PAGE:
CeBIT: GFT shows future of digital banking

CeBIT: GFT shows future of digital banking

  • GFT solutions ensure customer is placed at the centre 
  • Hands-on testing of connected living room and customer-facing bank branch
  • GFT unveils Digital Banking Lab at CODE_n hall 16, stand D30

Three out of four Germans aged 18 to 39 do their banking online – and increasingly via mobile devices such as smartphones and tablets. Many of them rarely have any contact with bank staff. This is leading to a steady decline in customer loyalty – with fatal consequences for many retail banks. At CeBIT, GFT will be showing how banks can drive the digital transformation they so desperately need.

Stuttgart, 11 February 2015 – Tim is what Internet experts call a “digital native”. Young, well-connected in all situations, constantly active in social networks. He even contacts his financial adviser via Facebook and Twitter since the bank revamped its digital presence and is now available to customers via all communication channels. When Tim walks into a branch, the bank’s digital account management immediately recognises him via his smartphone and asks him what he needs. The bank clerk responsible for him then has all important details on his screen. Tim is also pretty impressed by the overview of his personal financial situation which now greets him whenever he accesses his account online – automatically showing him all the incoming and outgoing transactions in one simple chart. The best thing about the bank’s new service for Tim, however, is that thanks to the automatic account optimizing feature, he now gets warnings via text message, push mail or customer chat whenever he runs the risk of overdrawing his account. With just a few clicks on his smartphone, he can decide whether to transfer the missing amount from his savings account or maybe take out a short-term loan – at a much better rate than a high-interest overdraft facility.

When traveling, it often annoys Tim that he has to dig around for his wallet in cafés while the locals often simply use their NFC-enabled phone to pay at the till. Thankfully, Tim’s bank is now planning to enter the mobile payment era. Tim will then not only be able to use his smartphone to pay in bistros and supermarkets, but also to send money directly to his family and friends: just a simple tap on their mobile phone number in his address book and a few seconds later the desired amount is credited to the recipient’s account. Such peer-to-peer payments are not only convenient, but also extremely safe as they use the protected infrastructure of a major bank – unlike many offerings from start-ups. Despite his strong affinity for the Internet, Tim would never transfer money based on good faith alone. He would rather use his bank’s new intelligent financial management tool: now that you can scan invoices with your smartphone’s camera and transfer the amount due directly, Tim takes care of such things straight away rather than dealing with the paperwork on his free Sunday.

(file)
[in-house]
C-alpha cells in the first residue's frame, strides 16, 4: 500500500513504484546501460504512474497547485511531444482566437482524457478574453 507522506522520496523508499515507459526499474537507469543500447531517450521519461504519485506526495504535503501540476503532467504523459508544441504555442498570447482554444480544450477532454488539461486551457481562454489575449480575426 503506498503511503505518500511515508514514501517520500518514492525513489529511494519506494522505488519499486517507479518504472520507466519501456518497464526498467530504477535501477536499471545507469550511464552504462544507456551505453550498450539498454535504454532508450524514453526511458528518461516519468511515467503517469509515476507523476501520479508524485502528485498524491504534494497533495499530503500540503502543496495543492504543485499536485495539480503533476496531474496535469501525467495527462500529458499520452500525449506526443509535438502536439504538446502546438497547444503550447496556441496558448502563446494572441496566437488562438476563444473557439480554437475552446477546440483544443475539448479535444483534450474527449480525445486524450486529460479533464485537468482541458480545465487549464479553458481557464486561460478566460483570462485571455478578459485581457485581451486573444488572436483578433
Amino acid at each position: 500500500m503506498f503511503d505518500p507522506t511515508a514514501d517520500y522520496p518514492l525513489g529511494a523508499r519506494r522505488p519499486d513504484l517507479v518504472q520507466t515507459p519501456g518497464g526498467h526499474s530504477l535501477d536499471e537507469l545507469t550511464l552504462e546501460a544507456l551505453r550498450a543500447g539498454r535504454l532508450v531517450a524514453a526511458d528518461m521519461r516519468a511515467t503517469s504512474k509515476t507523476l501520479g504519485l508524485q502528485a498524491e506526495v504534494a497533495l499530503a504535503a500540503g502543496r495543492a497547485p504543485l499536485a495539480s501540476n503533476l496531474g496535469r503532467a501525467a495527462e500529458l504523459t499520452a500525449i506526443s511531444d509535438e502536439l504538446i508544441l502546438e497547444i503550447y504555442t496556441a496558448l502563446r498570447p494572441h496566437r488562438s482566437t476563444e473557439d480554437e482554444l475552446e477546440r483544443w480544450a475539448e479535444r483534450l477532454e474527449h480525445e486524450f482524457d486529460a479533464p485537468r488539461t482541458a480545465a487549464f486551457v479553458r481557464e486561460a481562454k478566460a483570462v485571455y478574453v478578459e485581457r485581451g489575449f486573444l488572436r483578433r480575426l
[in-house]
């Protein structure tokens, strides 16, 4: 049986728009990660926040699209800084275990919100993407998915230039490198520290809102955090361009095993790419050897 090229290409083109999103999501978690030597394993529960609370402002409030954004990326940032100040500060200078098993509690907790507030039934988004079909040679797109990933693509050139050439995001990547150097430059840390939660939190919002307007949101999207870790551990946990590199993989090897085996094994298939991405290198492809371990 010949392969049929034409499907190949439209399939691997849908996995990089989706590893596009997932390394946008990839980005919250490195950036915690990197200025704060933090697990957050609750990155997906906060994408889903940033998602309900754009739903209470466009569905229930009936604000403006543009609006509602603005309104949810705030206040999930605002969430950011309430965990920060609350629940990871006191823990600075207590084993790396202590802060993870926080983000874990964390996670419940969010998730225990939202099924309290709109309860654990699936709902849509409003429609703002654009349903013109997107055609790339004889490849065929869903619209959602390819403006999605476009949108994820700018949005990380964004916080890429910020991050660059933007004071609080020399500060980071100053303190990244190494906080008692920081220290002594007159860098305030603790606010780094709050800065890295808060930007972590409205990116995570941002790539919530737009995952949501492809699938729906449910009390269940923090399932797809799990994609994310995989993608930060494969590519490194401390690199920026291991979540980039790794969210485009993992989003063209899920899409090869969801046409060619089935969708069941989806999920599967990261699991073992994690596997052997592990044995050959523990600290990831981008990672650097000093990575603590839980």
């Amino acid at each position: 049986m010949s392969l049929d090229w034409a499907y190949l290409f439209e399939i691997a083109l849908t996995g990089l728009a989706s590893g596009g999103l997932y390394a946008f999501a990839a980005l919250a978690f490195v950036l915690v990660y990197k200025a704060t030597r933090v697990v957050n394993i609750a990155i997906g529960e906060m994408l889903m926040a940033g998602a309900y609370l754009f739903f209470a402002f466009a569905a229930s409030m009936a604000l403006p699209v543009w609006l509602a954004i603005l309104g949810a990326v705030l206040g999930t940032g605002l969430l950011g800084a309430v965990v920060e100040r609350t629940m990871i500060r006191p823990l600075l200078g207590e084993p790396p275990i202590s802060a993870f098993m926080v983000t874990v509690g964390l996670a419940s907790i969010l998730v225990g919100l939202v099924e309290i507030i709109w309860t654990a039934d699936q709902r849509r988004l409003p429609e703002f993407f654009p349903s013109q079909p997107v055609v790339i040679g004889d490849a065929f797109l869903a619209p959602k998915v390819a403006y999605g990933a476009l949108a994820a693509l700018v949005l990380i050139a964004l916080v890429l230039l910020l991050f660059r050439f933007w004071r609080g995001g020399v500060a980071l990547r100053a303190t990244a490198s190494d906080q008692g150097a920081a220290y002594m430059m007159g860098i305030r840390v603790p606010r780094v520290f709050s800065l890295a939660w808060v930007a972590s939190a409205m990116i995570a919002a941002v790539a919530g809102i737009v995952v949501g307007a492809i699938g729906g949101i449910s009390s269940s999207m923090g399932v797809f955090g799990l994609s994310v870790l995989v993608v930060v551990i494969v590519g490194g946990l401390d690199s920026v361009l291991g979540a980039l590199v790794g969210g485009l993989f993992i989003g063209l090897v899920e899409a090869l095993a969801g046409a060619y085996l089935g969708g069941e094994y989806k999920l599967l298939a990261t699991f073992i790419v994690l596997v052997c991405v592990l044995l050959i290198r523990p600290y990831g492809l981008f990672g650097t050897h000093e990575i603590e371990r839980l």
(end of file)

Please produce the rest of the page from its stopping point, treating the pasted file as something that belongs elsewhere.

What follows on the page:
What may sound like a future vision of digital banking, will be made reality by GFT at CeBIT 2015. The company is setting up its Digital Banking Lab in CODE_n hall 16 (stand D30) to showcase the innovative services available in the connected living room and bank branch of the future. Trade visitors will not only be able find out about the most important IT trends for the banking sector but also test them themselves. The various modules put the customer at the centre, enabling them to experience the bank of the future – from the personal smartphone greeting on entering the bank to mobile peer-to-peer payments and automated account optimising as part of a Personal Finance Management system.

GFT’s Digital Banking Lab Showcases at a glance
 
GFT’s Connected Living Room

Mobile payments: peer-to-peer from smartphone to individuals or via NFC in shops and restaurants.
 
Smart financial management: based on self-learning document recognition technology of GFT partner Gini, which enables e.g. scanning of information from printed forms via smartphone and digital documents like PDFs, Word files or e-mails. Processes like paying invoices, processing and filing (smartphone, tablet, banking app) are initiated automatically.

Automatic account optimization: placing customer at the centre – as demonstrated by the example with overdrafts. Based on Customer Insight solutions, the bank can predict possible account overdrafts and suggest ways to prevent them. With its automated offer of cheap bridging loans or suggestion to transfer funds from a savings account, the bank demonstrates that it understands customer needs and thus strengthens customer loyalty.

GFT Future Bank Branch

Context based account management: e.g. opening an account – automated identification and greeting of customer on entering the branch via smartphone and direct enquiry about the desired service by push e-mail. Customers receive the name and photo of the bank employee responsible for them as well as information about the expected waiting time (smartphone, smart watch, banking app). Before the discussion begins, the bank clerk already has all the relevant information and can get straight to business.